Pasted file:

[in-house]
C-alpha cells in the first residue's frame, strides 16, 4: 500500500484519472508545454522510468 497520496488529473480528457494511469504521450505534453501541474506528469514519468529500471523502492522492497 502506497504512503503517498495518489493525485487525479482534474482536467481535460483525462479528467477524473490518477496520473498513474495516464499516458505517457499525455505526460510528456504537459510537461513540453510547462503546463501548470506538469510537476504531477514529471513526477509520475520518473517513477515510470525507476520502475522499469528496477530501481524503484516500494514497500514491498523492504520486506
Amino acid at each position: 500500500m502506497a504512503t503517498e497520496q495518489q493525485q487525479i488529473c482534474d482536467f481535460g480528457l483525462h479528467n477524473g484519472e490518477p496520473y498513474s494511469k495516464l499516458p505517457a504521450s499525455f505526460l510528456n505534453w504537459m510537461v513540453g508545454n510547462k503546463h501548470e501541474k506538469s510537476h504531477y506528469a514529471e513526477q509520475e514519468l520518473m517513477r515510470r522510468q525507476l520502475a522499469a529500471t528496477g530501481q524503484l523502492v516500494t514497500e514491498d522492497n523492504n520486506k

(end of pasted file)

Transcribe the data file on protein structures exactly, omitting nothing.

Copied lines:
[in-house]
C-alpha cells in the first residue's frame, strides 16, 4: 500500500484519472508545454522510468 497520496488529473480528457494511469504521450505534453501541474506528469514519468529500471523502492522492497 502506497504512503503517498495518489493525485487525479482534474482536467481535460483525462479528467477524473490518477496520473498513474495516464499516458505517457499525455505526460510528456504537459510537461513540453510547462503546463501548470506538469510537476504531477514529471513526477509520475520518473517513477515510470525507476520502475522499469528496477530501481524503484516500494514497500514491498523492504520486506
Amino acid at each position: 500500500m502506497a504512503t503517498e497520496q495518489q493525485q487525479i488529473c482534474d482536467f481535460g480528457l483525462h479528467n477524473g484519472e490518477p496520473y498513474s494511469k495516464l499516458p505517457a504521450s499525455f505526460l510528456n505534453w504537459m510537461v513540453g508545454n510547462k503546463h501548470e501541474k506538469s510537476h504531477y506528469a514529471e513526477q509520475e514519468l520518473m517513477r515510470r522510468q525507476l520502475a522499469a529500471t528496477g530501481q524503484l523502492v516500494t514497500e514491498d522492497n523492504n520486506k